Similar to Cook’s revised resolution, Suffolk County legislators are limited to serving 12 years in office.

Cuthbertson said he agreed to have the public hearing and will listen to what residents have to say on the issue Dec. 13 before making a decision.

The Nov. 9 motion to move forward with implementing term limits comes only two days after state Assemblyman Chad Lupinacci (R) was elected to be the town’s next supervisor and his running mate, Republican Ed Smyth, won a seat on the town board. Both Lupinacci and Smyth’s campaign promises focused on government and ethics reform, including support for term limits for town officials. Lupinacci and Smyth take office in January 2018.

“While we appreciate the town board’s enthusiasm about term limits, we may better serve the public by passing a comprehensive ethics reform package beginning next term, which includes term limits for policy makers, among other initiatives which make government more transparent, accountable and efficient for the people of Huntington,” Lupinacci said in a statement.

The town board has the option of voting on Cook’s resolution at their Dec. 13 meeting, immediately placing term limits on those newly elected.

Cook said if his measure is not approved in December, he will continue to push for reform.

“If it doesn’t go through, I’ll put it up again in January,” Cook said. “It’s good for the people of Huntington, that’s for sure.”

Councilmembers discuss the public hearing time slot change. Photo by Giselle Barkley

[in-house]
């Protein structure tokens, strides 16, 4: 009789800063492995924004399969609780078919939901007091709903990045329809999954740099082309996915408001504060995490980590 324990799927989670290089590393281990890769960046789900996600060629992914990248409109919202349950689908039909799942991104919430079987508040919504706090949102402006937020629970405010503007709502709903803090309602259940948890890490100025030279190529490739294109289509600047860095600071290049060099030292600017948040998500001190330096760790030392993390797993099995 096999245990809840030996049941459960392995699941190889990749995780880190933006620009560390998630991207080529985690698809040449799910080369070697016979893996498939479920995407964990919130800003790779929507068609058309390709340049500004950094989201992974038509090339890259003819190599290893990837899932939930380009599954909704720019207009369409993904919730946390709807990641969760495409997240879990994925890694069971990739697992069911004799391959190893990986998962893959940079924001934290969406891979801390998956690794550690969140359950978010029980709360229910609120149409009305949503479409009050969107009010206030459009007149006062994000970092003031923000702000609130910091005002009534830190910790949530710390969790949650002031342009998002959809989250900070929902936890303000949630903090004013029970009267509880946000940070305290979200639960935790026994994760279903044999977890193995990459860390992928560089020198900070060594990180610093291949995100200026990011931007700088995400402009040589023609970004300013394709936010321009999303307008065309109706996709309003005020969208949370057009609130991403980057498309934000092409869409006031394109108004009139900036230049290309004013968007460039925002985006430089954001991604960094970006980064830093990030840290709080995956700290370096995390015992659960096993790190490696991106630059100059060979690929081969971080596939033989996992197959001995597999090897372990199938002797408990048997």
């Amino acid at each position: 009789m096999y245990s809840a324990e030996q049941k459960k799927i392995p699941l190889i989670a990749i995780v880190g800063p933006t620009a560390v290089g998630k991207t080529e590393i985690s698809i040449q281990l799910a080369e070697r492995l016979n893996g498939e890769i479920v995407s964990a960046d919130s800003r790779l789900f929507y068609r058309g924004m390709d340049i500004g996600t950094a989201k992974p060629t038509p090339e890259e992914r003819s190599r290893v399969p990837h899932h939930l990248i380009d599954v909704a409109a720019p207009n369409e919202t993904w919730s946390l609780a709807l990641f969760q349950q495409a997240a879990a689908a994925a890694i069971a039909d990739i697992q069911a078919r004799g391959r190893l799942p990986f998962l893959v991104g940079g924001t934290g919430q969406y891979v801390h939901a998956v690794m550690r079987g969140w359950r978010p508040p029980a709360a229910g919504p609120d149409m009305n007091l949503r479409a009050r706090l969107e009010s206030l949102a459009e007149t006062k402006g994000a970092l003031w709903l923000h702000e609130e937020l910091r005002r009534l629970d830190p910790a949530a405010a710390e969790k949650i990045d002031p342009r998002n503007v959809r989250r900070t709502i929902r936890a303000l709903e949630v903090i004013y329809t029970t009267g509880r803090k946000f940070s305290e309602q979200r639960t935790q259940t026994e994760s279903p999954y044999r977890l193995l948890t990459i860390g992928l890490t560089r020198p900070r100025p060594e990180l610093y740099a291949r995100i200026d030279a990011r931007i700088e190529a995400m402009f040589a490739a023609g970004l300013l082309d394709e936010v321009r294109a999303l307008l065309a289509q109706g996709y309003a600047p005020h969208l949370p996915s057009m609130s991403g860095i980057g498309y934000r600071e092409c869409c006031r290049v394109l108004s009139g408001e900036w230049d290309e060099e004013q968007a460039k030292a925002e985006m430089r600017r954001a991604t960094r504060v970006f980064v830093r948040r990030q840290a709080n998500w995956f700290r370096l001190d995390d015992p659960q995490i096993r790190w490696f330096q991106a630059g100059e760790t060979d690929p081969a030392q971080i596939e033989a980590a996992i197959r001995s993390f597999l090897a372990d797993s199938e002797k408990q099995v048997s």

Brookhaven Town is tweaking its board meetings for the sake of efficiency.

Effective the first meeting of May, on May 12, town officials passed a resolution on Feb. 25 that moves the public hearing time to 6 p.m., from its previous 6:30 p.m. time slot. Public hearings used to follow a half-hour board adjournment, but now Brookhaven officials will no longer adjourn prior to the public hearing.

Councilman Dan Panico (R-Manorville) said moving the public hearing will not only help the meetings run smoothly, but also prevent attendees from waiting for the hearing to start. Shifting the time will also help the town save money, as it won’t need to pay Brookhaven employees, excluding management personnel, overtime.

“We don’t want to waste money,” Panico said. “Budgets are tight and we want the Town Board meetings to flow continuously like every governmental meeting should.”

But Councilwoman Valerie Cartright (D-Port Jefferson Station) and residents alike said the time shift will limit community participation during public hearings.

The councilwoman was the only board member who voted against the proposal. She said in her three years in office, she’s witnessed residents running into town hall five minutes after public hearings begin.

“Public hearings are extremely important and we want as many people as possible to come in and be able to voice their opinions,” Cartright said. “Our public hearings here at the Town of Brookhaven are based on either zone changes [or projects based on specific properties], which will affect people in the immediate community.”

On many occasions, there are more Brookhaven employees in attendance in comparison to residents. Many residents also leave the meeting when the town takes a brief adjournment.

According to Town Attorney Annette Eaderesto, zone changes and projects in a particular area or land use plans are brought before the respective civic association before reaching the town. While residents have three minutes to comment on the board’s resolution agenda during public comment, they have five minutes to comment on zone changes and similar issues pertaining to specific properties during public hearing.